Medicare Reform: Issues and Answers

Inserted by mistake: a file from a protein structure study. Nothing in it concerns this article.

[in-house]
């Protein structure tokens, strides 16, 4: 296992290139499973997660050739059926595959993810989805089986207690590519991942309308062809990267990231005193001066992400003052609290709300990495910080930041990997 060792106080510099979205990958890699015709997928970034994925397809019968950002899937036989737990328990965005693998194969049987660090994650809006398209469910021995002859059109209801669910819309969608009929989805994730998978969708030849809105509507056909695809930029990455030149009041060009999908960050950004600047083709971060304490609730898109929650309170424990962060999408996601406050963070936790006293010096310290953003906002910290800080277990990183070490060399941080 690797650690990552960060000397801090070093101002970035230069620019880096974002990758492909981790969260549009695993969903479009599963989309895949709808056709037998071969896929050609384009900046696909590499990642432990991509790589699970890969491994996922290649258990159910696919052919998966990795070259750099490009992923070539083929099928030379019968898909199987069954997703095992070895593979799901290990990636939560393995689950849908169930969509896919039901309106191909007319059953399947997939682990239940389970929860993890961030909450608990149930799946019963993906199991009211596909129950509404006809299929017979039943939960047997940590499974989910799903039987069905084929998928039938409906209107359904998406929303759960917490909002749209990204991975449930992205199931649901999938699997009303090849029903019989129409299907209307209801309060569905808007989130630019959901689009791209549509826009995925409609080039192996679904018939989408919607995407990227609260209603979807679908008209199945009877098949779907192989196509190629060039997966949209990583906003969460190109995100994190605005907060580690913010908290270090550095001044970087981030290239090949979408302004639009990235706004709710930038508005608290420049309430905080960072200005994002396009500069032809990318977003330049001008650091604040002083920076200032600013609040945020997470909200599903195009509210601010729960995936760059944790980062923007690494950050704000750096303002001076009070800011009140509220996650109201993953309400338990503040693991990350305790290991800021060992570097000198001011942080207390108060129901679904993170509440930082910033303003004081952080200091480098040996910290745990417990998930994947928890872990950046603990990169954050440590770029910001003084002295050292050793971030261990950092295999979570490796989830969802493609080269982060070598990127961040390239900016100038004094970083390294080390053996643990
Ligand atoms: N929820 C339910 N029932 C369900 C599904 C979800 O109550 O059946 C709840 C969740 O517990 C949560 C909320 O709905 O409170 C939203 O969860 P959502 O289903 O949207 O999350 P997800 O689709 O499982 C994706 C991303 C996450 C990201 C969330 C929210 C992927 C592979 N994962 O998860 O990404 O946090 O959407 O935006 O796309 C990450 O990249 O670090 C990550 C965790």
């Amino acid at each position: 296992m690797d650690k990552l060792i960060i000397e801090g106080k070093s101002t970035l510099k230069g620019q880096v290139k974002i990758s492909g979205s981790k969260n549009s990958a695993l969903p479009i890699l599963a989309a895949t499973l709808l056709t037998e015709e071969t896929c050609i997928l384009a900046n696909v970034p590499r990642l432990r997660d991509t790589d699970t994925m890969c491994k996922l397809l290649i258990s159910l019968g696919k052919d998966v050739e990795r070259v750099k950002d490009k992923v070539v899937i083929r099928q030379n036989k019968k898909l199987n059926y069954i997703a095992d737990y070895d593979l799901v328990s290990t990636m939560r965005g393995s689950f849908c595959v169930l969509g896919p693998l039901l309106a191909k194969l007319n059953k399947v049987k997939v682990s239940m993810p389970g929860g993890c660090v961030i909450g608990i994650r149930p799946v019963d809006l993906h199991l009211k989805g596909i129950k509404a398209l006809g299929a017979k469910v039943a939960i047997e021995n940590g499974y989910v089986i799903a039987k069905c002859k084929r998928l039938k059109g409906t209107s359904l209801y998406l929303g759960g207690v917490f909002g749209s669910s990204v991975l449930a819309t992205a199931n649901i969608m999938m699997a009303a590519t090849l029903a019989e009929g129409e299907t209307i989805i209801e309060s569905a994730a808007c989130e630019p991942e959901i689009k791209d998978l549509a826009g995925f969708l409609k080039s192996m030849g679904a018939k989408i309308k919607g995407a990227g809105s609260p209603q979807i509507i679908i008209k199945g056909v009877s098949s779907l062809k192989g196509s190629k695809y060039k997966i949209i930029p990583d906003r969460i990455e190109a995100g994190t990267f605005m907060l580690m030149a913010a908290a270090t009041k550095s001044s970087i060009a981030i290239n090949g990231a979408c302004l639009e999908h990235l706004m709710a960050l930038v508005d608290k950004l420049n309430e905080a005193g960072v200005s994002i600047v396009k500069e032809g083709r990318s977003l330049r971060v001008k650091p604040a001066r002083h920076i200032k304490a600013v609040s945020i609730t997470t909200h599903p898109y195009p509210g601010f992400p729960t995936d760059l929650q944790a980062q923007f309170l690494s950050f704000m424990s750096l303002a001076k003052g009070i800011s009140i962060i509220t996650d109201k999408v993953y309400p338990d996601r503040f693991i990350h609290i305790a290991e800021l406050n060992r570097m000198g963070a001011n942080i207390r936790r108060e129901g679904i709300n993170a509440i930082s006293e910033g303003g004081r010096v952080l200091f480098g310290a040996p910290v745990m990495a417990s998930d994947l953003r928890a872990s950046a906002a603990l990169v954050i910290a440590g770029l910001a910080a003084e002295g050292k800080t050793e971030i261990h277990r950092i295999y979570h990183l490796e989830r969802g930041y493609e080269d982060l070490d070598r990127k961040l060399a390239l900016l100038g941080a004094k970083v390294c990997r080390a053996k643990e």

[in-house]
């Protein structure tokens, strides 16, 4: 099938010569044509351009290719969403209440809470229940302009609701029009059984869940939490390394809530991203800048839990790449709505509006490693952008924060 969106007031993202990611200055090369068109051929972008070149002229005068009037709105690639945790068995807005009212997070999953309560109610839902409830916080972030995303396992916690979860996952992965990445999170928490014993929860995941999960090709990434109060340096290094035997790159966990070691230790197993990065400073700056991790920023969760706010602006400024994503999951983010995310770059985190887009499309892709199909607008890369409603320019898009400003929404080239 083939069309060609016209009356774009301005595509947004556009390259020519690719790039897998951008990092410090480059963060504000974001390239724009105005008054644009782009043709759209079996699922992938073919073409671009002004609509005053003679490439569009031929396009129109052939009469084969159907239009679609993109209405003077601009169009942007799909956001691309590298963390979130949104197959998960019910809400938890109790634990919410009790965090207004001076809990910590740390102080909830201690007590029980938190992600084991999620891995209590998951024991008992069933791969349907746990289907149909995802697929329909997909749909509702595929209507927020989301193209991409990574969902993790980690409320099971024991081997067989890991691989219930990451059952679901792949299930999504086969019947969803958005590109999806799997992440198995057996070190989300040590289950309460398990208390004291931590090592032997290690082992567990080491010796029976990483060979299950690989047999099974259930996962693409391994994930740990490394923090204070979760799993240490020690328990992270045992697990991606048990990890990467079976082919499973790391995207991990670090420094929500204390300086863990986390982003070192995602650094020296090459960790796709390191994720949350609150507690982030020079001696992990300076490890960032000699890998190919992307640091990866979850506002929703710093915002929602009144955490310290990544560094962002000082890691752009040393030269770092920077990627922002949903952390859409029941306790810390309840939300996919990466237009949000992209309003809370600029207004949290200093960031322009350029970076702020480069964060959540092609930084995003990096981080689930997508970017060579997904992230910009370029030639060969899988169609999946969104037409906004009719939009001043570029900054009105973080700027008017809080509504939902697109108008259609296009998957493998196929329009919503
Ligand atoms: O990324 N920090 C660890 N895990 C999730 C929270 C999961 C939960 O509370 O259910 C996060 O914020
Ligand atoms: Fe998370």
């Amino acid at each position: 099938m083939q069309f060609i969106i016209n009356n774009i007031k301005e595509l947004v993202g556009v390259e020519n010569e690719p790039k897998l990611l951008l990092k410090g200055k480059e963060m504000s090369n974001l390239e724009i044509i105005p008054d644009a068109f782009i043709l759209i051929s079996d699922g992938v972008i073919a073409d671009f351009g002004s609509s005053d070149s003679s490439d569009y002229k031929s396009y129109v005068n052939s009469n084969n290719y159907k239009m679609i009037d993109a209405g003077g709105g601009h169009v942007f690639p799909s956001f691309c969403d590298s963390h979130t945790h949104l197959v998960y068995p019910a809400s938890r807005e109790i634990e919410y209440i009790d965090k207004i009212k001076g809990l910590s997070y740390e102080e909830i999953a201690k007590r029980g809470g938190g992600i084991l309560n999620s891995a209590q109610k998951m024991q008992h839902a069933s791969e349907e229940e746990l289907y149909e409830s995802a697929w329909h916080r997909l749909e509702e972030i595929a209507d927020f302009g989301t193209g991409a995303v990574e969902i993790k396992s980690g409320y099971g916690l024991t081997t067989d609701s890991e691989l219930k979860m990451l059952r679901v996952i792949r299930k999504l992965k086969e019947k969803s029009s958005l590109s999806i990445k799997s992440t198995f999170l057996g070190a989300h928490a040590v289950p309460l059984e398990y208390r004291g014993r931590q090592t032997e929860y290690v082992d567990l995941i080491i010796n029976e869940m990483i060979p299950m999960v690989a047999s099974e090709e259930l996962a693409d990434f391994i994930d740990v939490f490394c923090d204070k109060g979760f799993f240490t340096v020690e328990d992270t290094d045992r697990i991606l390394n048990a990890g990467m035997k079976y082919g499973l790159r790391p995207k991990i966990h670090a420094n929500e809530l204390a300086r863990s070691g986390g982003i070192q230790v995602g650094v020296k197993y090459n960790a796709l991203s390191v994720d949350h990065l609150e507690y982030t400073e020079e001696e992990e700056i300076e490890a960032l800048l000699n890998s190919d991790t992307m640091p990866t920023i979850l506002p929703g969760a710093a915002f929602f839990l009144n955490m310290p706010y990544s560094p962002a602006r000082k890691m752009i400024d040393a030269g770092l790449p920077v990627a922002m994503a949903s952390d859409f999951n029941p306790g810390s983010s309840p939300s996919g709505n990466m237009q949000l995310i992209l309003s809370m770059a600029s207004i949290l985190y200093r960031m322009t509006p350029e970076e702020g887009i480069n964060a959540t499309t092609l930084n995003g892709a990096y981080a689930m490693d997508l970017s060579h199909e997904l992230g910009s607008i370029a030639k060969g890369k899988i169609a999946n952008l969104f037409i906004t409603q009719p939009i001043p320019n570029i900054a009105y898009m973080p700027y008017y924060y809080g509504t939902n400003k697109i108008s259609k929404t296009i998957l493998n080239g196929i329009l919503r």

In 1965, landmark legislation established the national Medicare system as a means of insuring access to medical care for all elderly citizens. Today, rocketing medical costs combined with a rapidly ageing population have thrown the Medicare system off balance, moving it perilously close to financial crisis. Medicare already accounts for 2.65 per cent of gross domestic product, and by the year 2030 that share is expected to more than double. Further, the trust fund dedicated to Medicare hospitalization coverage is expected to be depleted by 2008. Clearly, Medicare cannot endure much longer without either imposing a massive tax burden or dissolving altogether under its own financial strain. This text - one of a series sponsored by the George Bush School of Government and Public Policy at Texas A&M University - tackles the Medicare predicament, delving into the fundamental issues surrounding the reorganization of the system: whether to allocate Medicare's growing financial load to workers in the form of higher taxes, shift the onus to future generations, or shortchange both the expectations and care of present recipients by substantially cutting benefits. This volume assembles a group of analysts of health issues to consider the economic forces impacting the surging health care market. Written for the general reader and offering ideas for policy revision along with data on health care economics, this volume provides a deliberation on the precarious future of Medicare.